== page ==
God is so unpredictably, indescribably good to us. Tonight I will begin to share with you my testimony of his goodness to me this first weekend after Easter. Tomorrow I’ll continue the story.
Yesterday evening I attended the wedding of an old friend’s younger sister. The chapel was modest but lovely, the bride looked stunning, and the sermon was unrelenting in its seriousness about what deeply good and truly difficult work love is. These graces were bestowed upon all in attendance. But then came the reception, and with it an evening filled with reminders of how much he truly loves me.
I was not looking forward to it. As a rule my enjoyment of a party is in directly negative correlation with the number of strangers there with me, and I had seen exactly two faces of slight acquaintances in the congregation at church. I have known the family of the bride most of my life and I wanted to catch up with them, but I also knew they would have plenty of friends and family to greet from their table at the front of the room. I sat down by myself out in the hallway and started to read a book, hoping to bide my time until the family arrived and I could say hello and get out of the way. Before I’d even read a page, a guy who served as a groomsman with me in this old friend’s wedding walked up and greeted me. He was not one of the faces I had seen in the crowd. What a surprise!
We sat down at a table in the back of the room across from a couple of strangers who looked close to our age. Immediately one of them looked me in the eye and said, “You look like a Jenks person.” I’m quite sure I’d never spoken with this woman in my life, but as I did in fact graduate from Jenks Public Schools I said, “What class were you in?” “2006.” “I was in the class of 2004.” We eventually figured out we had seen each other in thespian club meetings, but long before we bothered with that trivial detail, we talked some serious history. Not personal history; Oklahoma history. She is about to begin a master’s degree in history at the University of Oklahoma, and I am about to commence the final, most intense period of research and writing on my master’s thesis at OU-an album of songs surveying the history of this state. She immediately illuminated some significant holes in my mental timeline of the place, and pointed me to the best book to read to make sure I’ve covered my bases. What a blessing!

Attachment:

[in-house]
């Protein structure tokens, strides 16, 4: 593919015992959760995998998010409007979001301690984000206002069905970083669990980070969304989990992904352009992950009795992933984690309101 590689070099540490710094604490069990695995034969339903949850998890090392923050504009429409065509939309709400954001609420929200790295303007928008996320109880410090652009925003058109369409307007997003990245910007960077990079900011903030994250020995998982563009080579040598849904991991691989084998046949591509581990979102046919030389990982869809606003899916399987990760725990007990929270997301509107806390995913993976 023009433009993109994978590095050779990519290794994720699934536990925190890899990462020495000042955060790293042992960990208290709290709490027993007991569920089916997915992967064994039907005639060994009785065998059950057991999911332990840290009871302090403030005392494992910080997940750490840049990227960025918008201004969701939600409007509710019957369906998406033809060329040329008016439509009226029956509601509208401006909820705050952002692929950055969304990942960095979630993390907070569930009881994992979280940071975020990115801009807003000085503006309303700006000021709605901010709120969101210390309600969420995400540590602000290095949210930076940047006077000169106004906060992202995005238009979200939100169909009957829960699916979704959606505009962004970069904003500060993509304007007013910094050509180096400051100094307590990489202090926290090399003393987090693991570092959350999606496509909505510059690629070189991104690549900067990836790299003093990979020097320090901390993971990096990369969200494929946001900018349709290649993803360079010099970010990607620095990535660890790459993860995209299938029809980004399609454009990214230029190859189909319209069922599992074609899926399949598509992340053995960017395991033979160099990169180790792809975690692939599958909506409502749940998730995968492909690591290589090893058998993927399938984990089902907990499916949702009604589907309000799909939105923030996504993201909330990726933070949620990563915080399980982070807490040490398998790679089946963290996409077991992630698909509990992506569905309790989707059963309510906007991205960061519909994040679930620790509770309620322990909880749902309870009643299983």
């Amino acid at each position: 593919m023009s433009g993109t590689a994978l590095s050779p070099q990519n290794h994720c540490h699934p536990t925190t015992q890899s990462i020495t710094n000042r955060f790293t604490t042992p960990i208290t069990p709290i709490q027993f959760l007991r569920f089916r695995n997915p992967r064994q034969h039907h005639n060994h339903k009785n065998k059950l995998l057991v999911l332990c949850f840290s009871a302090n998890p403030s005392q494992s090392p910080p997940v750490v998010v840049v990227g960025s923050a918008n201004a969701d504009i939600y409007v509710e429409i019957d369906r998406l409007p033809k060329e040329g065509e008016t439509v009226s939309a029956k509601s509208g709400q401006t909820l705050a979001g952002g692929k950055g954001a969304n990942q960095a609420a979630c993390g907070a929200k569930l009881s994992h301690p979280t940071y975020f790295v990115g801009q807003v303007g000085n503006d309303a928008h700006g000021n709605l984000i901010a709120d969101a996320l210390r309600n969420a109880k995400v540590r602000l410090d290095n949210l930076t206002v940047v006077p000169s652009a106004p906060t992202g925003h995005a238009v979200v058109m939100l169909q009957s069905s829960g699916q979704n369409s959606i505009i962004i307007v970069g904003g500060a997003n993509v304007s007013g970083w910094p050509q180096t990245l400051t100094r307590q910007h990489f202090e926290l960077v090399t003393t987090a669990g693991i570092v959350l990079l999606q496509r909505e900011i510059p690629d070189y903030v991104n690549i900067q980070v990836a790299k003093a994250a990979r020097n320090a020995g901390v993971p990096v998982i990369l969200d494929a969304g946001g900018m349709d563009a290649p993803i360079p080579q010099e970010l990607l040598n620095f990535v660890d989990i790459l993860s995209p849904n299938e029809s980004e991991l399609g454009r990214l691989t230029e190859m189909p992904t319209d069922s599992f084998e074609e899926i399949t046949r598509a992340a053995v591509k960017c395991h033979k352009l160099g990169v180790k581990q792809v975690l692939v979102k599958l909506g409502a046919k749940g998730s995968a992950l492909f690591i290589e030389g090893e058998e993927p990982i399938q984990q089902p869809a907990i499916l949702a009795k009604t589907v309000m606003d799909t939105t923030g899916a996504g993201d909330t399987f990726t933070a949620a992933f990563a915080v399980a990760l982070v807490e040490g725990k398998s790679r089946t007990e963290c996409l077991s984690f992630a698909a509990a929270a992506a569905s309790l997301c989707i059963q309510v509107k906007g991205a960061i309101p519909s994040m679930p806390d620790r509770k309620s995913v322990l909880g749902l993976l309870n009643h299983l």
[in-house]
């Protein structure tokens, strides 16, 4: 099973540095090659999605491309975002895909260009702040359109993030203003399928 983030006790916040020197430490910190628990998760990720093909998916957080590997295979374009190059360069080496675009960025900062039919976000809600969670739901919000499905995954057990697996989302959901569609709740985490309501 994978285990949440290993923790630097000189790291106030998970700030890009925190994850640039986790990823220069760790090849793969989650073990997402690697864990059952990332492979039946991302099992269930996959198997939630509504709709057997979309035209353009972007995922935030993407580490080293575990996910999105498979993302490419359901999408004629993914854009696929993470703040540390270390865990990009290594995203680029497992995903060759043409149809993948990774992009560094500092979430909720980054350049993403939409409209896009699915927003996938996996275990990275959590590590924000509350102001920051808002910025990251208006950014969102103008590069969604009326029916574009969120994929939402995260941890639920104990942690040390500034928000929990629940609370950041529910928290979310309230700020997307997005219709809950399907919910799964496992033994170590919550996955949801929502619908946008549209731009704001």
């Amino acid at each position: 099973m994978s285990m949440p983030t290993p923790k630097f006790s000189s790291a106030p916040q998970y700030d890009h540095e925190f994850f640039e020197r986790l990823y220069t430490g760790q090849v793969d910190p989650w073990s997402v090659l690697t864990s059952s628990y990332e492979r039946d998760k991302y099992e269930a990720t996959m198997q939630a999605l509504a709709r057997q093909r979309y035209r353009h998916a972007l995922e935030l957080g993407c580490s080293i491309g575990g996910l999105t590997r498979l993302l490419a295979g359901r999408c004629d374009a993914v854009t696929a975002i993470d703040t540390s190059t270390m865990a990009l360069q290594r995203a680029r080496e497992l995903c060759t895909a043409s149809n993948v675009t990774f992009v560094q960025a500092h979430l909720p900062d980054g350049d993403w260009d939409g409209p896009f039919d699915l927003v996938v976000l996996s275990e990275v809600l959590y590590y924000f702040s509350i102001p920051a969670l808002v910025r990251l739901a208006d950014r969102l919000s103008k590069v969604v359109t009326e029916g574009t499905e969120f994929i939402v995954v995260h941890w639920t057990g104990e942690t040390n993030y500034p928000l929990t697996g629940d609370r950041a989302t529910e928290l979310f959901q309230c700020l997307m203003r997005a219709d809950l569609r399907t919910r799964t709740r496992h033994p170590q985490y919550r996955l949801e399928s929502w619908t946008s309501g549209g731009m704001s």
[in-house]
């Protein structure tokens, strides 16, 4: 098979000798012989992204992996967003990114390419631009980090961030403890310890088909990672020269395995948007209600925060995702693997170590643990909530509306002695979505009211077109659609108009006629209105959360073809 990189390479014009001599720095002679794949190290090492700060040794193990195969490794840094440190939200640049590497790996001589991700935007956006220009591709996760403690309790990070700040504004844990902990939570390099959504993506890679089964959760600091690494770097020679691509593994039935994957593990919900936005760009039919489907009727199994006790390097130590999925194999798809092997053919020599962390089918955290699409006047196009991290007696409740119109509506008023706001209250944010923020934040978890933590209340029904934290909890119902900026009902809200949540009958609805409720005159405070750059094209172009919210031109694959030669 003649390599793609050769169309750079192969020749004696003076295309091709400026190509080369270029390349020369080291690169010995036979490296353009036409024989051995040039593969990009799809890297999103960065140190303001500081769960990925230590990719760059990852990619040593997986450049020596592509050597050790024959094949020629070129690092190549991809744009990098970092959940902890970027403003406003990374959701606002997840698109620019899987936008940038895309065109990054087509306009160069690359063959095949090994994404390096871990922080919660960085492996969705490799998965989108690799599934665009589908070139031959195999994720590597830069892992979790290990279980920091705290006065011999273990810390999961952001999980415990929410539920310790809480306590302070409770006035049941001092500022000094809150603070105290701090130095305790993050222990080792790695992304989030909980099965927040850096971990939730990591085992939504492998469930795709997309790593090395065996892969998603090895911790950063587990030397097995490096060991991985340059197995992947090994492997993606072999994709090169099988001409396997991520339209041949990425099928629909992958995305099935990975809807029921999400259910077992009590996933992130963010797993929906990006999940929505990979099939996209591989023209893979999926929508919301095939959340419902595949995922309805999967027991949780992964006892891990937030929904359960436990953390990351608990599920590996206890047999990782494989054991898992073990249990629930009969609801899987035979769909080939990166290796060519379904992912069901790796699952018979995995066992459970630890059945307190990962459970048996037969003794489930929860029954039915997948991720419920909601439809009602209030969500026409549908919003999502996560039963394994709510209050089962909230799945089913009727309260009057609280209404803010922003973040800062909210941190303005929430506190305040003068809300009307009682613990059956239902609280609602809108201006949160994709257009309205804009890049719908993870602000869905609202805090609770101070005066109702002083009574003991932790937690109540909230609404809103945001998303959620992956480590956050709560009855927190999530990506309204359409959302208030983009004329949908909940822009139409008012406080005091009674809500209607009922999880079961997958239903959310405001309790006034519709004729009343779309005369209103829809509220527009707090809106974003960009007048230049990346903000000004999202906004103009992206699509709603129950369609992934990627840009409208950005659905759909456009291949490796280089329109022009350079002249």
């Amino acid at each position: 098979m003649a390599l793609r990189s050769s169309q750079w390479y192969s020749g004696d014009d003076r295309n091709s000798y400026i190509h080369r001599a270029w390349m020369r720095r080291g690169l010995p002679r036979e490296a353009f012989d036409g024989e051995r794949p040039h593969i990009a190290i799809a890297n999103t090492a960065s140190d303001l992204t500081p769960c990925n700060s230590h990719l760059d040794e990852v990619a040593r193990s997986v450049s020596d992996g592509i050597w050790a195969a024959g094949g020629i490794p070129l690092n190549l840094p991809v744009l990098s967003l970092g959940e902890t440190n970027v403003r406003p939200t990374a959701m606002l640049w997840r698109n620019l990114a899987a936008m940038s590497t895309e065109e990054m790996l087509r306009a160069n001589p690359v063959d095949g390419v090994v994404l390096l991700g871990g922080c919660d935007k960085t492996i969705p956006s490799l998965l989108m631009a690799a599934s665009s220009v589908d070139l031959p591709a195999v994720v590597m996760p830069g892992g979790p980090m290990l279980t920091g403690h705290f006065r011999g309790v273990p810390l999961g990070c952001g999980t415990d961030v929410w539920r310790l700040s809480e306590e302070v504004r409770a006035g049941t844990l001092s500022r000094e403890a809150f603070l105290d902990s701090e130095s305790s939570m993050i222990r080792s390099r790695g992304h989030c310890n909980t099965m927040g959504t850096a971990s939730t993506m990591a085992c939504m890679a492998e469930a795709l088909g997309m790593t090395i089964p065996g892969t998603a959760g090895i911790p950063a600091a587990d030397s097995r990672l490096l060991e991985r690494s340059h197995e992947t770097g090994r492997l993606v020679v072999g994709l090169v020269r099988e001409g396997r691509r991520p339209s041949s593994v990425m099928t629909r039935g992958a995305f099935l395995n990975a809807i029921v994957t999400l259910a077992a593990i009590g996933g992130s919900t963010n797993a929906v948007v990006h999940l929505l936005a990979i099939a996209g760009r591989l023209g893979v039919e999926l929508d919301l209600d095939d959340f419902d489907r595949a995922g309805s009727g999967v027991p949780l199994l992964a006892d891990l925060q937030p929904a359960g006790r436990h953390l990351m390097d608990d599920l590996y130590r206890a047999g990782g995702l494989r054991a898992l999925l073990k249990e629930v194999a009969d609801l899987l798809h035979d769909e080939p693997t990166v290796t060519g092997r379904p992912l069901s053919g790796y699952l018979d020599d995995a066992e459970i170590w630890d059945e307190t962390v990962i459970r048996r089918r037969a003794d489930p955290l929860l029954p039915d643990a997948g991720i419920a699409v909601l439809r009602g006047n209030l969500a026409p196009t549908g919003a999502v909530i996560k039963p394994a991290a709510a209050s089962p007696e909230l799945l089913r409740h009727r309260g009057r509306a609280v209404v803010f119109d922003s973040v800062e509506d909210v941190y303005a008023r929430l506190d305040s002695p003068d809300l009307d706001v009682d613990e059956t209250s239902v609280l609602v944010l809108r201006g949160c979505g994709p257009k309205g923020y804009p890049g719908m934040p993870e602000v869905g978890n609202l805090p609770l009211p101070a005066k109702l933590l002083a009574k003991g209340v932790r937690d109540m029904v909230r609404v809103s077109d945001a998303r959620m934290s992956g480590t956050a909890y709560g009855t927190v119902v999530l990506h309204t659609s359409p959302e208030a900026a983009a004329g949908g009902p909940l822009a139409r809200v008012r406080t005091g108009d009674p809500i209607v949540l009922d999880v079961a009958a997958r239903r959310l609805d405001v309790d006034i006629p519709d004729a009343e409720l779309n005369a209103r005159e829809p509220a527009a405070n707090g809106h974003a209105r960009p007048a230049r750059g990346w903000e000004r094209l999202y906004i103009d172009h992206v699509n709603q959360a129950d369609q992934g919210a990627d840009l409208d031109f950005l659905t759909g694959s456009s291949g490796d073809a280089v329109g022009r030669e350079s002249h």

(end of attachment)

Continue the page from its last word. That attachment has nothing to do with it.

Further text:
In the midst of this conversation, my friend (the brother of the bride) came and tapped me on the shoulder and said, “Steven, you can play bass guitar, can’t you?” The dance band was about to begin their second set of tunes when their bass player got a call about a family emergency and had to leave immediately. I jumped in my car and called my dad to have him get an instrument and an amplifier ready and put them by the door. In no time I was back to the reception hall and plugged in ready to go. I spent the rest of the night with one eye trained on the guitarist’s left hand and the the other on drummer’s right foot. It was great. I got to do something I love (play in a band) and avoid an obligation I dread (dance at a social event). It was just like being a designated driver, only way more fun. Those two acquaintances I’d seen at church called out my name and said, “I know that guy!” The former fellow groomsman and the friendly historian shook it up on the dance floor and thanked me for saving the night. The bride gave me a big hug. All that would have been more than enough, but then the drummer of the band actually handed me some money. What a gift!
It was just the evening of Easter last weekend that the Lord revealed a new life and a new hope in this area of my life (making music with other people) where I had long been sinking into deeper and deeper despondency. And now less than a week later I have been given a new friend uniquely able to help me focus a set of songs I have been scatterbrained about for the past four years as well as a momentary taste again of that noisy, glorious goodness that is playing in a rock band.
(to be continued…)